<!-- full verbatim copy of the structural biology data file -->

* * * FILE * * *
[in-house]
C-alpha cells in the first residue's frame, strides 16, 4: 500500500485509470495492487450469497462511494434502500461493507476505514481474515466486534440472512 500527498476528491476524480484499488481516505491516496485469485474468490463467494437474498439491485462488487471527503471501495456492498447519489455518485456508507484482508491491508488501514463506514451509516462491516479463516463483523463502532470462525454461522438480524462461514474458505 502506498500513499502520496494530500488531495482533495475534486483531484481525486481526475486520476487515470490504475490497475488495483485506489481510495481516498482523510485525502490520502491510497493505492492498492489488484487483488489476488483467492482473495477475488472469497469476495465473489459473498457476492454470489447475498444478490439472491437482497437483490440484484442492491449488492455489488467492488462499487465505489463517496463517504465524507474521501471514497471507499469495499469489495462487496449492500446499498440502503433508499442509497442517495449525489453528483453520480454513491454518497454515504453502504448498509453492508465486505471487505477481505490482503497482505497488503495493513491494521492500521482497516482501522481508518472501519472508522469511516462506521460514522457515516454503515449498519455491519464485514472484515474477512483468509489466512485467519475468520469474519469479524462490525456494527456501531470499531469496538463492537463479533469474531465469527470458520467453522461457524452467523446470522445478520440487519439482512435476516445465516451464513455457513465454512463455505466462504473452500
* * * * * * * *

[in-house]
C-alpha cells in the first residue's frame, strides 16, 4: 500500500485509470495492487450469497462511494434502500461493507476505514481474515466486534440472512 500527498476528491476524480484499488481516505491516496485469485474468490463467494437474498439491485462488487471527503471501495456492498447519489455518485456508507484482508491491508488501514463506514451509516462491516479463516463483523463502532470462525454461522438480524462461514474458505 502506498500513499502520496494530500488531495482533495475534486483531484481525486481526475486520476487515470490504475490497475488495483485506489481510495481516498482523510485525502490520502491510497493505492492498492489488484487483488489476488483467492482473495477475488472469497469476495465473489459473498457476492454470489447475498444478490439472491437482497437483490440484484442492491449488492455489488467492488462499487465505489463517496463517504465524507474521501471514497471507499469495499469489495462487496449492500446499498440502503433508499442509497442517495449525489453528483453520480454513491454518497454515504453502504448498509453492508465486505471487505477481505490482503497482505497488503495493513491494521492500521482497516482501522481508518472501519472508522469511516462506521460514522457515516454503515449498519455491519464485514472484515474477512483468509489466512485467519475468520469474519469479524462490525456494527456501531470499531469496538463492537463479533469474531465469527470458520467453522461457524452467523446470522445478520440487519439482512435476516445465516451464513455457513465454512463455505466462504473452500